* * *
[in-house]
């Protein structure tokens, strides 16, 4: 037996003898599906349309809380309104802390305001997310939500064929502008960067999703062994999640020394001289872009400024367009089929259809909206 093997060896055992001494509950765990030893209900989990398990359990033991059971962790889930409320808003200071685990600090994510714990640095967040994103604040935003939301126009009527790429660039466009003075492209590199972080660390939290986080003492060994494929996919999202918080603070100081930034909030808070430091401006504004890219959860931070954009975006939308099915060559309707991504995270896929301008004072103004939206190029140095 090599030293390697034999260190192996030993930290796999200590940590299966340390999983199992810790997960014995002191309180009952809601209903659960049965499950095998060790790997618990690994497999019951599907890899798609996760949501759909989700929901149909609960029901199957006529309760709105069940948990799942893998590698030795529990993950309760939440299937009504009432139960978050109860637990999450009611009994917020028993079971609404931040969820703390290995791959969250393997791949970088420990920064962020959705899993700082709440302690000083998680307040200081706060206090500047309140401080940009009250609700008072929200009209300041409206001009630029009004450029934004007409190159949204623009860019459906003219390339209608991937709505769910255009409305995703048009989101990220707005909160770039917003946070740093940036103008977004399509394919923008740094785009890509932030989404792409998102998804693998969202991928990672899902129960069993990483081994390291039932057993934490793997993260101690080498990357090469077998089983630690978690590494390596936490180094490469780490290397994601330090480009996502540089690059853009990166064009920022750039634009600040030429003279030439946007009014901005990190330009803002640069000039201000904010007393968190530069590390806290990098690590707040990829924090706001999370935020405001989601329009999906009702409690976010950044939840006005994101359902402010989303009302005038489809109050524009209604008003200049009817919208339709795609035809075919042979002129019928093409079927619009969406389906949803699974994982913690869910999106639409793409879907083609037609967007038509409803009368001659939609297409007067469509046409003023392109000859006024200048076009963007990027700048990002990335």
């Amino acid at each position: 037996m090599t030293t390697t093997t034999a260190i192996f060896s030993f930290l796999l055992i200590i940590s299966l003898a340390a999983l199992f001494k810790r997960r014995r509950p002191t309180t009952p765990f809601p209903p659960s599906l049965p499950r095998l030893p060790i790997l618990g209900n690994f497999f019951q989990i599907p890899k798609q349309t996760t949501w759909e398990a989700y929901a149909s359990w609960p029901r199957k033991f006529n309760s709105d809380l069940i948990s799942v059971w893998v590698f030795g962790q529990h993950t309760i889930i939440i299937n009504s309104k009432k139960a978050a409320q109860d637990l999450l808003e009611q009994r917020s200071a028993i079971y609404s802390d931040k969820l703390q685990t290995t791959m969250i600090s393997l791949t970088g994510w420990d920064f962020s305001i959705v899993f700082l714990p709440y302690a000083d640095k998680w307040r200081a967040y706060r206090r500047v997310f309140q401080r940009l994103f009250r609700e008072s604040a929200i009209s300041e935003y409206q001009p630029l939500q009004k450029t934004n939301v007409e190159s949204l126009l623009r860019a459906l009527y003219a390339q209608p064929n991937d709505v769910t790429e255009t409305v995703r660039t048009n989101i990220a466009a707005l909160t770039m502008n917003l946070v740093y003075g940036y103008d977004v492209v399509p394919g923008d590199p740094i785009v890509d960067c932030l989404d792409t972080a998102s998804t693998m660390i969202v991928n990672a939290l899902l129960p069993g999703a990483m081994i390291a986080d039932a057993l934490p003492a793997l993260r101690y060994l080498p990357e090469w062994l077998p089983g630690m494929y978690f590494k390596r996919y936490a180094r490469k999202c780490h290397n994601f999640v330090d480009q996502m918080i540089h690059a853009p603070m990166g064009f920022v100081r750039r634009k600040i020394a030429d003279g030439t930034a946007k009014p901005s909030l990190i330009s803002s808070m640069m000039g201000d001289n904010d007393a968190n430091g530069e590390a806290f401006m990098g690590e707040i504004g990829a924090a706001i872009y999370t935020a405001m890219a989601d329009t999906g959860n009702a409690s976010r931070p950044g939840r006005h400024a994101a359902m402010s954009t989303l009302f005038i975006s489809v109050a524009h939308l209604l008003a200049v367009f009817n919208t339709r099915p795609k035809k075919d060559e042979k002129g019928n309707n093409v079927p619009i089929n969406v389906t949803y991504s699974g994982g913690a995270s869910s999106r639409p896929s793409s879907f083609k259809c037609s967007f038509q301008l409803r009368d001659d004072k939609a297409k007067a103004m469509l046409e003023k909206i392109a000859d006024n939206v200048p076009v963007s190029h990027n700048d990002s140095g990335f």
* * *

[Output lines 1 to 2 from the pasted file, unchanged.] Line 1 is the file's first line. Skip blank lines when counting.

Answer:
[in-house]
């Protein structure tokens, strides 16, 4: 037996003898599906349309809380309104802390305001997310939500064929502008960067999703062994999640020394001289872009400024367009089929259809909206 093997060896055992001494509950765990030893209900989990398990359990033991059971962790889930409320808003200071685990600090994510714990640095967040994103604040935003939301126009009527790429660039466009003075492209590199972080660390939290986080003492060994494929996919999202918080603070100081930034909030808070430091401006504004890219959860931070954009975006939308099915060559309707991504995270896929301008004072103004939206190029140095 090599030293390697034999260190192996030993930290796999200590940590299966340390999983199992810790997960014995002191309180009952809601209903659960049965499950095998060790790997618990690994497999019951599907890899798609996760949501759909989700929901149909609960029901199957006529309760709105069940948990799942893998590698030795529990993950309760939440299937009504009432139960978050109860637990999450009611009994917020028993079971609404931040969820703390290995791959969250393997791949970088420990920064962020959705899993700082709440302690000083998680307040200081706060206090500047309140401080940009009250609700008072929200009209300041409206001009630029009004450029934004007409190159949204623009860019459906003219390339209608991937709505769910255009409305995703048009989101990220707005909160770039917003946070740093940036103008977004399509394919923008740094785009890509932030989404792409998102998804693998969202991928990672899902129960069993990483081994390291039932057993934490793997993260101690080498990357090469077998089983630690978690590494390596936490180094490469780490290397994601330090480009996502540089690059853009990166064009920022750039634009600040030429003279030439946007009014901005990190330009803002640069000039201000904010007393968190530069590390806290990098690590707040990829924090706001999370935020405001989601329009999906009702409690976010950044939840006005994101359902402010989303009302005038489809109050524009209604008003200049009817919208339709795609035809075919042979002129019928093409079927619009969406389906949803699974994982913690869910999106639409793409879907083609037609967007038509409803009368001659939609297409007067469509046409003023392109000859006024200048076009963007990027700048990002990335």